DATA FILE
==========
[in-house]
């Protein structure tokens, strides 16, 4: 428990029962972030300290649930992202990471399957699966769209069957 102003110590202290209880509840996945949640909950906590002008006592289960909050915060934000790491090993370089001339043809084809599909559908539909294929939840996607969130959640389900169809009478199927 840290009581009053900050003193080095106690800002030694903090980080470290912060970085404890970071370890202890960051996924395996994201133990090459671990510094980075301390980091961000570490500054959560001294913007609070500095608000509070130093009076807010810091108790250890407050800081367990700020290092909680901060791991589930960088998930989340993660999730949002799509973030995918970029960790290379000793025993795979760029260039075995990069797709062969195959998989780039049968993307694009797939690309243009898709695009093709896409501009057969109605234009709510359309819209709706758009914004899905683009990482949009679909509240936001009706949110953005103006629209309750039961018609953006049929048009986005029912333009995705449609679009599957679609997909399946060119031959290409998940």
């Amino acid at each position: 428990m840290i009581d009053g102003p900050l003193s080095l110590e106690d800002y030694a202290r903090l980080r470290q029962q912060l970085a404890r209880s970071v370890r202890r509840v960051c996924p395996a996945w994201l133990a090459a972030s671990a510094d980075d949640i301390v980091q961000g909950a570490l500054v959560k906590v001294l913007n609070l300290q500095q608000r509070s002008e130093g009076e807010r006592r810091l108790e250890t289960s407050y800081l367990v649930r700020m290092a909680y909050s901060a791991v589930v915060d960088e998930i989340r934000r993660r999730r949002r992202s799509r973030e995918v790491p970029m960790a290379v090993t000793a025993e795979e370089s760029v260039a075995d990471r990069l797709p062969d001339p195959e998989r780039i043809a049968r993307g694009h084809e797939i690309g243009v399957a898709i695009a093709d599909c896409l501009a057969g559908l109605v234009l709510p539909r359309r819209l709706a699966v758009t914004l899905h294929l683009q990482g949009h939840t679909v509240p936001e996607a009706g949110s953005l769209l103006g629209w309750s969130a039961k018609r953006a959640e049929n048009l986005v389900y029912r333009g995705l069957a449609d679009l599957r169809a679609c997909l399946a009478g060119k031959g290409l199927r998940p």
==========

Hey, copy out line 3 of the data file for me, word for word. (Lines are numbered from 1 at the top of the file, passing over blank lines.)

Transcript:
């Amino acid at each position: 428990m840290i009581d009053g102003p900050l003193s080095l110590e106690d800002y030694a202290r903090l980080r470290q029962q912060l970085a404890r209880s970071v370890r202890r509840v960051c996924p395996a996945w994201l133990a090459a972030s671990a510094d980075d949640i301390v980091q961000g909950a570490l500054v959560k906590v001294l913007n609070l300290q500095q608000r509070s002008e130093g009076e807010r006592r810091l108790e250890t289960s407050y800081l367990v649930r700020m290092a909680y909050s901060a791991v589930v915060d960088e998930i989340r934000r993660r999730r949002r992202s799509r973030e995918v790491p970029m960790a290379v090993t000793a025993e795979e370089s760029v260039a075995d990471r990069l797709p062969d001339p195959e998989r780039i043809a049968r993307g694009h084809e797939i690309g243009v399957a898709i695009a093709d599909c896409l501009a057969g559908l109605v234009l709510p539909r359309r819209l709706a699966v758009t914004l899905h294929l683009q990482g949009h939840t679909v509240p936001e996607a009706g949110s953005l769209l103006g629209w309750s969130a039961k018609r953006a959640e049929n048009l986005v389900y029912r333009g995705l069957a449609d679009l599957r169809a679609c997909l399946a009478g060119k031959g290409l199927r998940p």